Who Else Loved 'The Newsroom'?

I've never really considered myself an Aaron Sorkin fan, per se. I loved "The West Wing" and "Studio 60 on the Sunset Strip" (yes, both), and own the box set of the complete series (a.k.a. two seasons) of the fabulous "Sports Night." After coming to terms with those facts, I realized just how much I like the guy. You either love him or loathe him, I think, because he has such an infuriating style, but Sorkin's writing has always been stellar -- and continues to be with "The Newsroom" -- and he is able to get so much from his actors (though some might argue that's the talent of the actors, not him).

"The Newsroom," for the most part, has been reamed by critics. So, naturally, I dug it. Don't get me wrong, there are some parts that are maddening and frustrating, for sure, but there's nothing like it on television and Sorkin's words have clearly been missed on the small screen.

In broad terms, "The Newsroom" is a combination of "The West Wing" and "Sports Night." Like its predecessors, it has a fantastic cast, that sweeping music, the walk-and-talks, the rapid-fire dialogue (not since Lorelai and Rory Gilmore have characters talked so fast). But since it's on HBO and not on, say, NBC or ABC, it stands a chance -- because the show can deliver the goods at its own pace rather than try to appease network heads and accrue the numbers it needs to stay on the air.

Despite hating Will McAvoy (or maybe he still confounds and we need time to understand him), Jeff Daniels plays the angry, smug, flawed character perfectly. And Sam Waterston's superb performance as network president Charlie Skinner may be the role that breaks him away from Jack McCoy (RIP, "Law & Order"). Jack wants to be a hard-hitting journalist, but he still needs to check the ratings the following day -- and his new executive producer (and ex-girlfriend) want him back to how he used to be. And that's where things slide a little.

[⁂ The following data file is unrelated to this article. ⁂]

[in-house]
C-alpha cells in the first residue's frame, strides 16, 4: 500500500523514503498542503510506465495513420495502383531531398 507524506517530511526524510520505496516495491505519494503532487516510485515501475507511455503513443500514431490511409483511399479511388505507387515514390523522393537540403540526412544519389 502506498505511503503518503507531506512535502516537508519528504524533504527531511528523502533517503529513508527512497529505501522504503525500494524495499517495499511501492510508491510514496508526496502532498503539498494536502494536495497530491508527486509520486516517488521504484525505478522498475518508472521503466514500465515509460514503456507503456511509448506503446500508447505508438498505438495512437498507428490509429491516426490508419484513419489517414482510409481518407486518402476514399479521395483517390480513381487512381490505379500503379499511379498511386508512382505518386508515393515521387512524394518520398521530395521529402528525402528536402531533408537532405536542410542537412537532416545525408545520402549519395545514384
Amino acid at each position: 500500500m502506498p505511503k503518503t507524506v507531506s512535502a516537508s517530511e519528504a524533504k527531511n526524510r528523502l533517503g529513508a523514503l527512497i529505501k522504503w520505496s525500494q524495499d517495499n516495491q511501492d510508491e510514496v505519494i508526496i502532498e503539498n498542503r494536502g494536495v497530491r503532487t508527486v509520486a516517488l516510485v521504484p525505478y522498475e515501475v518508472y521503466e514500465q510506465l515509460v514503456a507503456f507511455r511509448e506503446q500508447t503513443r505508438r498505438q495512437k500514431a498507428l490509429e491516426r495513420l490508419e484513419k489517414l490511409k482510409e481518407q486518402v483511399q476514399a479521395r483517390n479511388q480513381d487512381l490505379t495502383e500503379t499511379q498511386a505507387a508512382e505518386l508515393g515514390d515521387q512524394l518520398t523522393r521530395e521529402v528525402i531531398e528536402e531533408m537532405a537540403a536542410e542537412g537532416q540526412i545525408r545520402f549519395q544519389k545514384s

Emily Mortimer has her work cut out for her. Her Mackenzie MacHale (ugh, don't even get me started on the alliterative name) is still hung up on Will and it's in those moments where I want to slap her. Sorkin likes to kick the crap out of his female characters and Mac and Alison Pill's Maggie Jordan are no different. There are times when Mac and Maggie shine, but when things get personal, as they often do in Sorkin shows, I just want to clunk their heads together. I don't get what Maggie sees in Don (Thomas Sadoski), who seems like a pompous ass, so far. The brewing triangle between Maggie, Don and Jim (John Gallagher Jr.) is the show's biggest downfall, and if that's Don's only reason for sticking around and remaining a part of the fictional "News Night" family, Sadoski is going to have to bring on some serious charm because I already want him gone, with Maggie and Jim living happily ever after. (Admittedly, I did like that, by the end, he manned up and gave respect where respect was due -- but it was too late by then, my opinion was already set.) It doesn't get any better for women in episode two when Olivia Munn makes her first appearance, and Mac referring to Munn's character Sloan Sabbith's (again, really?!) hotness and sexy legs. We get it, Munn's a hottie and a brilliant economist. But, hey, at least she looks uncomfortable when her looks are pointed out.

It's got some imperfections, definitely, but I was rapt during the reveal of the oil spill. Perhaps what I loved most (which I'm sure many hated) was that "The Newsroom" takes place in the recent past, which will showcase how an new-and-improved-and-now-idealistic news network would cover actual events (in the premiere, the 2010 BP oil spill). It'll also be fun to guess what big news story they're covering in future episodes. The second episode features some clips of Sarah Palin (can you imagine Sorkin taking on the former vice-presidential candidate?), so it's safe to say that the upcoming ripped-from-the-headlines stories should be goodies.

The actors get the job done, but it's Sorkin's clever, snarky dialogue that brings "The Newsroom" to life. It's raw and gritty and takes a hard look at what's wrong with journalism in this day and age -- but still provides hope of a new, better day. Some of you may have hated it, and no, it's not exactly "The West Wing," but it's still Sorkin, which makes it better than so many other dramas out there.